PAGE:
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Bilingual Language Proficiency Questionnaire

Test Name: Bilingual Language Proficiency Questionnaire
Publisher: Los Amigos Research Associates
Publication Date: 1985
Test Type: Attitude/Personality
Content: Speech/Hearing
Language: Spanish
Target Population: Native Speaker of Spanish
Grade Level: P, K, 1
Administration Time: Untimed/no guideline
Standardized: Yes
Purpose: Diagnosis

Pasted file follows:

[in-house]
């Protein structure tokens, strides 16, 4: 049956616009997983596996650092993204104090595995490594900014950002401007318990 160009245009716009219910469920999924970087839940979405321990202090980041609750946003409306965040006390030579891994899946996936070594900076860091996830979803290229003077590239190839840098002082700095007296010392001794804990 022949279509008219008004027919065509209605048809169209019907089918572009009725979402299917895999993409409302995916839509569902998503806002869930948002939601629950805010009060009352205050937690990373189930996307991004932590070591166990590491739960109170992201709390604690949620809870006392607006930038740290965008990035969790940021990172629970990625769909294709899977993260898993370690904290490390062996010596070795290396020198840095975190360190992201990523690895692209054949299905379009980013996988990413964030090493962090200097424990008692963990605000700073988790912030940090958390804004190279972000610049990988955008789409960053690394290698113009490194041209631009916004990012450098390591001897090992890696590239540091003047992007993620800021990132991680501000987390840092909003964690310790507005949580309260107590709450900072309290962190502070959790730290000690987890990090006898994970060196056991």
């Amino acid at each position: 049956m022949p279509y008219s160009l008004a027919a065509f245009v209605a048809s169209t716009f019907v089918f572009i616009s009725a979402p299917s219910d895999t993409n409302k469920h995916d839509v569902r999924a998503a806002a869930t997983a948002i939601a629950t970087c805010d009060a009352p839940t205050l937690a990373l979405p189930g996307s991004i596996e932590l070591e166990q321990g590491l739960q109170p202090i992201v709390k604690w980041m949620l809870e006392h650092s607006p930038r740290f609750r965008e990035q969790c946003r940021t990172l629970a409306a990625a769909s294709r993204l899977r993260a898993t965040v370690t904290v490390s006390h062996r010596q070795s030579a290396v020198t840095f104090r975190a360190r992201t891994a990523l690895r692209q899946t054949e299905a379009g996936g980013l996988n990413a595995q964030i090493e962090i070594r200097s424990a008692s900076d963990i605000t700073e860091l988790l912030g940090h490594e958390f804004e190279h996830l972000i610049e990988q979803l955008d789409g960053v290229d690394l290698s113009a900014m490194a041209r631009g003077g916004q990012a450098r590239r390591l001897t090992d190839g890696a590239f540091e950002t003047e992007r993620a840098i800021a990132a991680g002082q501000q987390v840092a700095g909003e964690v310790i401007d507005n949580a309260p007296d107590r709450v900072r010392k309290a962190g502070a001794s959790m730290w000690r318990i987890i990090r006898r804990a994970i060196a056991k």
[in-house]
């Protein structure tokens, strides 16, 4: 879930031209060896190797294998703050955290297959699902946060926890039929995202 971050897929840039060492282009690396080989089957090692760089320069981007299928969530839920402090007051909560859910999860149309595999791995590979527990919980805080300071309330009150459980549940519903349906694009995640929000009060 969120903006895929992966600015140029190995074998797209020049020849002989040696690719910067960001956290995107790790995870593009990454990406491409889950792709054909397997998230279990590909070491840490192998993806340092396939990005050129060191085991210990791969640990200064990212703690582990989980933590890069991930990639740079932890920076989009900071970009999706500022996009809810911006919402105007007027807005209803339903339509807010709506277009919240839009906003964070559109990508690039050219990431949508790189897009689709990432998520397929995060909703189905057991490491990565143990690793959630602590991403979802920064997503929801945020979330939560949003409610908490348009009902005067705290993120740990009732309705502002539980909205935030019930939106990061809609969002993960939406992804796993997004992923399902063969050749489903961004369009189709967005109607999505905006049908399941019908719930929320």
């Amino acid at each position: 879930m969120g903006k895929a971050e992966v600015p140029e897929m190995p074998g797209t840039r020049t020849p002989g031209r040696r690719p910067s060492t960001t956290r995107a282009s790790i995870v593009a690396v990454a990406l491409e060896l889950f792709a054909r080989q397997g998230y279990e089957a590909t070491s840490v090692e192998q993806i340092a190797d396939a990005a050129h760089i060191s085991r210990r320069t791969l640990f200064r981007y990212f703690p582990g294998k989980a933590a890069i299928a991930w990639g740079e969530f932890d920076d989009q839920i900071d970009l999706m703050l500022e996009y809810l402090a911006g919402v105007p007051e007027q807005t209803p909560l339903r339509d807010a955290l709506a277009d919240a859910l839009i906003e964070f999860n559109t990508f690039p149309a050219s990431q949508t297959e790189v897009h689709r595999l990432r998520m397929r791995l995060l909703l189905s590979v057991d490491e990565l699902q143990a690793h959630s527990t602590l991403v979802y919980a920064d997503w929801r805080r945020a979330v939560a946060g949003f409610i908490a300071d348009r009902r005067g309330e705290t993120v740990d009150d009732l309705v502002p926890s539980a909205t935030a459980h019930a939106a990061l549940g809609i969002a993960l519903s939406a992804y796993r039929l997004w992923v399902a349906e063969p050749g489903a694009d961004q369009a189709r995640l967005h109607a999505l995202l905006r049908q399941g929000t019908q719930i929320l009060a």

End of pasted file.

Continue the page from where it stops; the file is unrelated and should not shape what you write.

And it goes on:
The Bilingual Language Proficiency Questionnaire (BLPQ) is an unstandardized, open-ended instrument intended to distinguish between actual language disorders among children bilingual in Spanish and English and a lack of fluency in English due to limited opportunities for language use. The BLPQ consists of a series of questions on the child's language usage patterns that are answered by a parent. It is meant to be administered by speech-language pathologists and other special education professionals who are fluent in Spanish. The BLPQ should be used to evaluate children from Spanish-speaking backgrounds who are being schooled in the U.S. and who have been referred for speech therapy. The BLPQ should not be viewed as the sole basis for making placement decisions, but as a tool for eliciting background information about a child's language environment. The thirty questions in the interview focus on identifying the situations in which a child uses each language, how often these situations occur, the ability of a child to make himself understood among his peers, his ability to give and understand instructions, and any specific speech problems his parents may have noticed. Interviewers add questions of their own when medical situations like a cleft palate exist or whenever extra information is necessary. Responses to the BLPQ can help educators re-interpret scores on standardized tests when low achievement may be due to limited language exposure rather than limited ability. Responses are recorded by the interviewer on a response sheet and are interpreted by the specialists who administer the questionnaire. No comparisons are made with the larger population and no norms are available. No statistical tests of reliability or validity were performed by the authors.

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